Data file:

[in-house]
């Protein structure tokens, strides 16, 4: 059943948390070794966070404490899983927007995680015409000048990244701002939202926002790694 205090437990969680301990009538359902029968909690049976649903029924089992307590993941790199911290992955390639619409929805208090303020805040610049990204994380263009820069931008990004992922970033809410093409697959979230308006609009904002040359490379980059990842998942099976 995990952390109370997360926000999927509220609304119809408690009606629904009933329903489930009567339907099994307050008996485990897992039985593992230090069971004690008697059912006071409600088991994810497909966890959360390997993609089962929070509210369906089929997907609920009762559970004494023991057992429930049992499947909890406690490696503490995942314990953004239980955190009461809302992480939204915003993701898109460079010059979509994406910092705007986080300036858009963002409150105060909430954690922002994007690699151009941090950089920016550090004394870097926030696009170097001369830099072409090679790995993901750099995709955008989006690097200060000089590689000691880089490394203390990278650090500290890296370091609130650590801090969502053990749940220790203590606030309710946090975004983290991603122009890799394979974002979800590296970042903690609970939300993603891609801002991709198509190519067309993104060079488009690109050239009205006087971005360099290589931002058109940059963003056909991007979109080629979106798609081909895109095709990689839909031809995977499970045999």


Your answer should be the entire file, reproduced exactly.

[in-house]
């Protein structure tokens, strides 16, 4: 059943948390070794966070404490899983927007995680015409000048990244701002939202926002790694 205090437990969680301990009538359902029968909690049976649903029924089992307590993941790199911290992955390639619409929805208090303020805040610049990204994380263009820069931008990004992922970033809410093409697959979230308006609009904002040359490379980059990842998942099976 995990952390109370997360926000999927509220609304119809408690009606629904009933329903489930009567339907099994307050008996485990897992039985593992230090069971004690008697059912006071409600088991994810497909966890959360390997993609089962929070509210369906089929997907609920009762559970004494023991057992429930049992499947909890406690490696503490995942314990953004239980955190009461809302992480939204915003993701898109460079010059979509994406910092705007986080300036858009963002409150105060909430954690922002994007690699151009941090950089920016550090004394870097926030696009170097001369830099072409090679790995993901750099995709955008989006690097200060000089590689000691880089490394203390990278650090500290890296370091609130650590801090969502053990749940220790203590606030309710946090975004983290991603122009890799394979974002979800590296970042903690609970939300993603891609801002991709198509190519067309993104060079488009690109050239009205006087971005360099290589931002058109940059963003056909991007979109080629979106798609081909895109095709990689839909031809995977499970045999």